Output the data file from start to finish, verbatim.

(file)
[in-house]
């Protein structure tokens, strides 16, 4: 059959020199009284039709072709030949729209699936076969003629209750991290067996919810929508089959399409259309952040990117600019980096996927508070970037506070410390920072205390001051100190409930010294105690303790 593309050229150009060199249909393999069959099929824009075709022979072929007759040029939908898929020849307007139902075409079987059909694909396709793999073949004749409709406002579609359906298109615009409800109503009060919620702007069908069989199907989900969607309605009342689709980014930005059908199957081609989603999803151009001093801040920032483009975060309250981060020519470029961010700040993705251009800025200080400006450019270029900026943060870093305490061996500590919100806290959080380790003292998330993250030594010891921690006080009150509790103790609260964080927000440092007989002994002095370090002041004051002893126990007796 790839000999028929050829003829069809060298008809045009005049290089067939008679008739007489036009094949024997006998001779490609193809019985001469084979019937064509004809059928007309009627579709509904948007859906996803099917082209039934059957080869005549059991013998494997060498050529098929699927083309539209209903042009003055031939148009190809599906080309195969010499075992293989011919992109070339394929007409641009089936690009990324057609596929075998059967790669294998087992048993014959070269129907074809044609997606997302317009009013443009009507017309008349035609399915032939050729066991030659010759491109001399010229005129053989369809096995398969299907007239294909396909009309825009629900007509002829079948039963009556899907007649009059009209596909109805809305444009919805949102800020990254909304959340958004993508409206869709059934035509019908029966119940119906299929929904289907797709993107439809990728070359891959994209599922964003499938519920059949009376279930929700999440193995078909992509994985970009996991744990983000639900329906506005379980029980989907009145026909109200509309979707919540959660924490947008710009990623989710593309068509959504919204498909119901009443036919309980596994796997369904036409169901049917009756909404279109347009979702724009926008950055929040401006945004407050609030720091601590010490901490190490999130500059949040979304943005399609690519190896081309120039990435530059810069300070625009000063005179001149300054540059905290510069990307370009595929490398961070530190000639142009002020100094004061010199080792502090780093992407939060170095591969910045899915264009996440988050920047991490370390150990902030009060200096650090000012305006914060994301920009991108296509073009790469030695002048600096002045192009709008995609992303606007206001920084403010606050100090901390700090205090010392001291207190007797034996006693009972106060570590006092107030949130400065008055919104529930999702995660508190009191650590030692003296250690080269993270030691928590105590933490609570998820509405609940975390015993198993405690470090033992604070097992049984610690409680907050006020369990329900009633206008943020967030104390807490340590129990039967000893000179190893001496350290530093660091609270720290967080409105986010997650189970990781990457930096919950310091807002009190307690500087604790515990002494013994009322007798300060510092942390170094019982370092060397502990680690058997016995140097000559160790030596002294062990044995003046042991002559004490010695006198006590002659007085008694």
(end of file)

[in-house]
């Protein structure tokens, strides 16, 4: 059959020199009284039709072709030949729209699936076969003629209750991290067996919810929508089959399409259309952040990117600019980096996927508070970037506070410390920072205390001051100190409930010294105690303790 593309050229150009060199249909393999069959099929824009075709022979072929007759040029939908898929020849307007139902075409079987059909694909396709793999073949004749409709406002579609359906298109615009409800109503009060919620702007069908069989199907989900969607309605009342689709980014930005059908199957081609989603999803151009001093801040920032483009975060309250981060020519470029961010700040993705251009800025200080400006450019270029900026943060870093305490061996500590919100806290959080380790003292998330993250030594010891921690006080009150509790103790609260964080927000440092007989002994002095370090002041004051002893126990007796 790839000999028929050829003829069809060298008809045009005049290089067939008679008739007489036009094949024997006998001779490609193809019985001469084979019937064509004809059928007309009627579709509904948007859906996803099917082209039934059957080869005549059991013998494997060498050529098929699927083309539209209903042009003055031939148009190809599906080309195969010499075992293989011919992109070339394929007409641009089936690009990324057609596929075998059967790669294998087992048993014959070269129907074809044609997606997302317009009013443009009507017309008349035609399915032939050729066991030659010759491109001399010229005129053989369809096995398969299907007239294909396909009309825009629900007509002829079948039963009556899907007649009059009209596909109805809305444009919805949102800020990254909304959340958004993508409206869709059934035509019908029966119940119906299929929904289907797709993107439809990728070359891959994209599922964003499938519920059949009376279930929700999440193995078909992509994985970009996991744990983000639900329906506005379980029980989907009145026909109200509309979707919540959660924490947008710009990623989710593309068509959504919204498909119901009443036919309980596994796997369904036409169901049917009756909404279109347009979702724009926008950055929040401006945004407050609030720091601590010490901490190490999130500059949040979304943005399609690519190896081309120039990435530059810069300070625009000063005179001149300054540059905290510069990307370009595929490398961070530190000639142009002020100094004061010199080792502090780093992407939060170095591969910045899915264009996440988050920047991490370390150990902030009060200096650090000012305006914060994301920009991108296509073009790469030695002048600096002045192009709008995609992303606007206001920084403010606050100090901390700090205090010392001291207190007797034996006693009972106060570590006092107030949130400065008055919104529930999702995660508190009191650590030692003296250690080269993270030691928590105590933490609570998820509405609940975390015993198993405690470090033992604070097992049984610690409680907050006020369990329900009633206008943020967030104390807490340590129990039967000893000179190893001496350290530093660091609270720290967080409105986010997650189970990781990457930096919950310091807002009190307690500087604790515990002494013994009322007798300060510092942390170094019982370092060397502990680690058997016995140097000559160790030596002294062990044995003046042991002559004490010695006198006590002659007085008694």